Like many films of this period, and unlike later films such as “The Exorcist”, this is an example of an understated horror film, with the horror mostly being implied rather than shown directly. Ligeia makes an appearance in the film, but we are never sure whether this is really her ghost returning from the grave or a hallucination conjured up by Fell’s distraught mind. Although it is understated, however, it is genuinely frightening, not because of Exorcist-style special effects, but because of the eerie mood that Corman is able to create. Apart from the atmospheric setting, various objects take on a sinister significance- a bunch of flowers, a dead fox and, most of all, a mysterious, malevolent black cat which may be the reincarnation of Ligeia’s soul, or may be just a cat.
The acting is also very good, especially from Shepherd in the dual role of Rowena/Ligeia and from Vincent Price as Fell. In a way this is also a dual role, as there are two separate aspects to Fell’s character. On the one hand he is sinister and frightening, the man who threatens Rowena’s happiness, her sanity and even her life. (The adjective “fell” significantly means cruel or fierce). On the other hand he is a pitiable character, a victim of his own obsessions and (possibly) also of his late wife’s ghost. This duality is very much in keeping with the mood of the film, which is one of ambiguity and doubt. As befits one based upon the work of Poe, it is a tale of mystery and imagination. 7/10
Corman at his most POEtic and stylish best
“Tomb of Ligeia” was the last of Corman’s popular Edgar Allan Poe adaptations of the 60’s. Because of how it’s totally different in style from the previous entries in the series, many have deemed it as an inferior effort, though I personally think it’s the total opposite. There’s no doubt in my view that “Ligeia” is Corman’s finest Poe adaptation. All the flaws present in his earlier films (even in the more well praised “Masque of the Red Death”), that have become even more visible with aging, have served as a lesson as to what not to do, and are thankfully not present here. The most effective change was the change of setting. Instead of using painted backdrops posing and excessive sound stage interiors posing as European settings, this one was actually filmed on-location in the British countryside, with studio indoors scenes kept to a minimum. The gorgeously photographed exterior locations, with the dark and imposing ruins clashing against the peaceful, idyllic nature surroundings, add immensely to the film’s brooding Gothic atmosphere, and it’s a real shame it wasn’t used more often in other films of the same period. Not since Jean Epstein’s haunting “Fall of the House of Usher” in 1928, has Poe’s style been so faithfully adapted to the silver screen. This is mostly due to Corman’s stylish and original direction, an intelligent script by Robert Towne (of “Chinatown” fame) and to Vincent Price’s acting. Without resorting to over-the-top melodramatic gestures (as seen in 1961’s “Pit and the Pendulum”), Price plays to perfection a suave, mysterious, eerily seductive and haunted lead – the ultimate Poe lead, and one of his best performances, up there with his work in “Witchfinder General”. Elizabeth Sheppard, whom you might remember as the doomed journalist from “Damien: Omen II”, is equally effective as the female lead, both as Ligeia and Lady Rowena. As Rowena, Sheppard doesn’t go for your typical ‘damsel in distress’ performance as it could’ve been, and plays as a much stronger willed, not so innocent, independent, yet likable character. Though her role as creepy raven-haired Ligeia has less screen time, she does manage to leave an impression, and manages to be genuinely creepy. Another bonus is the surreal dream sequence that happens somewhere in the middle of the film. A trademark Corman treat, this scene is filled with vivid colors, brilliantly otherworldly camera-work and bizarre, nightmarish imagery, it’s one of the film’s scariest moments, and also one of the director’s most memorable set pieces. Also, I love the subtly creepy and disturbingly poetic approach Towne and Corman take at the controversial necrophilia subplot. This subject matter would get an equally elegant treatment 10 years later in Mario Bava’s “Lisa and the Devil”. The film’s flaws come basically from the final confrontation between Price and Sheppard, which comes back as a more typical Corman-ending-to-a-Poe-film, coming off as a bit anti-climatic, considering how much build up there was it. Nevertheless, it’s fun and stylish, even if it’s slightly campy tone doesn’t match the otherwise seriousness of all that came after. Overall, an exquisite Gothic gem from the 60’s, and essential viewing for fans of the genre. Even if you’re not a fan of the director’s work, do check it out, as it might as well come off as a pleasant surprise. 9.5/10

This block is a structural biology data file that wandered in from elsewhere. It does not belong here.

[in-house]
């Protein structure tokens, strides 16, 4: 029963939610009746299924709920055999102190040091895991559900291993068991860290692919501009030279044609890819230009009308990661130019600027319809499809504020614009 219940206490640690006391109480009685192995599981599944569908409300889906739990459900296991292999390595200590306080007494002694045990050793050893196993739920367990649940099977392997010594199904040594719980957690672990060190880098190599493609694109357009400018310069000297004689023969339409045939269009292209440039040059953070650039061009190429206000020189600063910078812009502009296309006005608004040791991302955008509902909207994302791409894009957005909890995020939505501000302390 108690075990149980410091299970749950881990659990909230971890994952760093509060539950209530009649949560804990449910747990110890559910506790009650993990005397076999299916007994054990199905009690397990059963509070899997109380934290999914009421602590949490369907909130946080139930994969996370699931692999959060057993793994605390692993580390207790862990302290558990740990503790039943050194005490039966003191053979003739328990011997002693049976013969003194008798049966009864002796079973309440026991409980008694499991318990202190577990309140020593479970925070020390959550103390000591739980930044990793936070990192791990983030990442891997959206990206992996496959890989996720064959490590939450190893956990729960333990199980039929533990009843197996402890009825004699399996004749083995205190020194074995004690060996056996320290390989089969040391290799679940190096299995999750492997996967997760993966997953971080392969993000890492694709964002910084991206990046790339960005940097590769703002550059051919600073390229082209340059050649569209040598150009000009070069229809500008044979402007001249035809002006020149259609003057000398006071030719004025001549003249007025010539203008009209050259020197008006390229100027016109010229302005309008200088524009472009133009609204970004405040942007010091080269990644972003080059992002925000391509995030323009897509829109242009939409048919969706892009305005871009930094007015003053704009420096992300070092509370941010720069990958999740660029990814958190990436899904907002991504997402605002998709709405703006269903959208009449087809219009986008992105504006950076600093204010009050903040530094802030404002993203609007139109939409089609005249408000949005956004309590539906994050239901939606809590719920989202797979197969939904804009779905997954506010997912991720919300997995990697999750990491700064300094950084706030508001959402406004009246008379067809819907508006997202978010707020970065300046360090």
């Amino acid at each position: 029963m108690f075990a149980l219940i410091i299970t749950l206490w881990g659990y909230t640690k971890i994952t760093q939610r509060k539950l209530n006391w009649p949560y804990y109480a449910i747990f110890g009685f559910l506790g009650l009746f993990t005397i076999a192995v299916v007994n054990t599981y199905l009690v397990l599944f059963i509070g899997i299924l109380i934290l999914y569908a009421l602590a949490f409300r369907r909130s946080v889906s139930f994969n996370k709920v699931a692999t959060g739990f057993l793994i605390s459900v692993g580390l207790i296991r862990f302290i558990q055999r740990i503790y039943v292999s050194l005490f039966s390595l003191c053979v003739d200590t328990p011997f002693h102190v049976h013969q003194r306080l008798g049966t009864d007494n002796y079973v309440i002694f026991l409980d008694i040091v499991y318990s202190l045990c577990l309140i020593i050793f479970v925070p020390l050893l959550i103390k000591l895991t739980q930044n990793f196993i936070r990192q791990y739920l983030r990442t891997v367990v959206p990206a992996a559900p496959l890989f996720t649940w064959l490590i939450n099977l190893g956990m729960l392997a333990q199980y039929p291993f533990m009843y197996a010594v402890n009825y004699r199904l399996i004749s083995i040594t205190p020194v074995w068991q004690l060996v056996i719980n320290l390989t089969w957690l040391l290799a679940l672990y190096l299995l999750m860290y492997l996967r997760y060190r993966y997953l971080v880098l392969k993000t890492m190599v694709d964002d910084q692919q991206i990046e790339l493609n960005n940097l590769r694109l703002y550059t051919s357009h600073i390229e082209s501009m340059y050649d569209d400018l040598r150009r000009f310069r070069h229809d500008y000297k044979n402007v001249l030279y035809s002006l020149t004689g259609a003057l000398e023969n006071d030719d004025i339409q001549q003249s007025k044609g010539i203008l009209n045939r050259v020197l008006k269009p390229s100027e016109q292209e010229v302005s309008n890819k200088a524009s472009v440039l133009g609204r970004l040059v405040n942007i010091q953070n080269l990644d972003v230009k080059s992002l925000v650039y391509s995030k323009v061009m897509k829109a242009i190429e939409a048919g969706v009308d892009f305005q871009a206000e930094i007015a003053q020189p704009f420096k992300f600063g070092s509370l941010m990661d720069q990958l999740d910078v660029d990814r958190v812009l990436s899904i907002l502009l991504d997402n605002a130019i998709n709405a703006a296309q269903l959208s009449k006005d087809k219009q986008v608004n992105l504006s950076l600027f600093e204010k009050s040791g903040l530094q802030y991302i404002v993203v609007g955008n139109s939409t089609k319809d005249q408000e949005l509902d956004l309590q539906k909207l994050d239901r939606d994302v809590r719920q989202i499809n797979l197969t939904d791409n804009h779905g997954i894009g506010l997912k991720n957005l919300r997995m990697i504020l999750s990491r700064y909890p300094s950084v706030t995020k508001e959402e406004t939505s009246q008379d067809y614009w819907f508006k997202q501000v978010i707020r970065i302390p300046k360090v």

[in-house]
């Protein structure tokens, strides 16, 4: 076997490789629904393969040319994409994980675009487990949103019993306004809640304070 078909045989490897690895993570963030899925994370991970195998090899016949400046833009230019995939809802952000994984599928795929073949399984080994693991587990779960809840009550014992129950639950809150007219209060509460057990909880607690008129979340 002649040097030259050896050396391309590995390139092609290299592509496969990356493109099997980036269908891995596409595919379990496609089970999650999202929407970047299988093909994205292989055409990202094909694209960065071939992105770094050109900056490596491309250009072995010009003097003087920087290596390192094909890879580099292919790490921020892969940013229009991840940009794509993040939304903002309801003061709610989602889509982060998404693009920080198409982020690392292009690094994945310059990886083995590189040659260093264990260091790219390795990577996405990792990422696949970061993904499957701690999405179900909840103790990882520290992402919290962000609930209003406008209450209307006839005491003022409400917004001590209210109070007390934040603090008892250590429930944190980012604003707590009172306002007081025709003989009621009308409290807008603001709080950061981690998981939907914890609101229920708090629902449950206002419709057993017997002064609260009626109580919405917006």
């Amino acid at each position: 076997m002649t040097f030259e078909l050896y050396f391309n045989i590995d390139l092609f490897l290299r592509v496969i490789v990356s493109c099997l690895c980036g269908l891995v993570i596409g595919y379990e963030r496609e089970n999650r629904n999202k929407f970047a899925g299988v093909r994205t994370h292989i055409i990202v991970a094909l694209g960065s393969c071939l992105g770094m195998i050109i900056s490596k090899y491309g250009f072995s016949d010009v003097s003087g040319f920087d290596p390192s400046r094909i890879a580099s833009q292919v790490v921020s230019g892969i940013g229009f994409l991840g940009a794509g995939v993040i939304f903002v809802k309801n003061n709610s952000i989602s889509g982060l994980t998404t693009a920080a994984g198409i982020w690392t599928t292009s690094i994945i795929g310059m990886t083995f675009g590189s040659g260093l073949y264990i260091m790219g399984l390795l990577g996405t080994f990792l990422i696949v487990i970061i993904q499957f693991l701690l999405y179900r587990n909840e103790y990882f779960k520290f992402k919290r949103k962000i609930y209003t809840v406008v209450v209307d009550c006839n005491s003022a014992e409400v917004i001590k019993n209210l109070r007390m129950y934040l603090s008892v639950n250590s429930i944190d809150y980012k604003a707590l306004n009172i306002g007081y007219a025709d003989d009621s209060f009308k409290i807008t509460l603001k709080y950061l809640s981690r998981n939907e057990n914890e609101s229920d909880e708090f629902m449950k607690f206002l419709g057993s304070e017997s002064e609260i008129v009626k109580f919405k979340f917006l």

Original Language en
Runtime 1 hr 22 min (82 min) (USA), 1 hr 21 min (81 min) (UK)
Rated Not Rated
Genre Drama, Horror, Thriller
Director Roger Corman
Writer Edgar Allan Poe, Robert Towne, Paul Mayersberg
Actors Vincent Price, Elizabeth Shepherd, John Westbrook
Country United States, United Kingdom
Production Company N/A
Sound Mix Mono (Westrex Recording System)
Aspect Ratio 2.35 : 1
Film Length N/A
Negative Format 35 mm
Cinematographic Process Colorscope
Printed Film Format 35 mm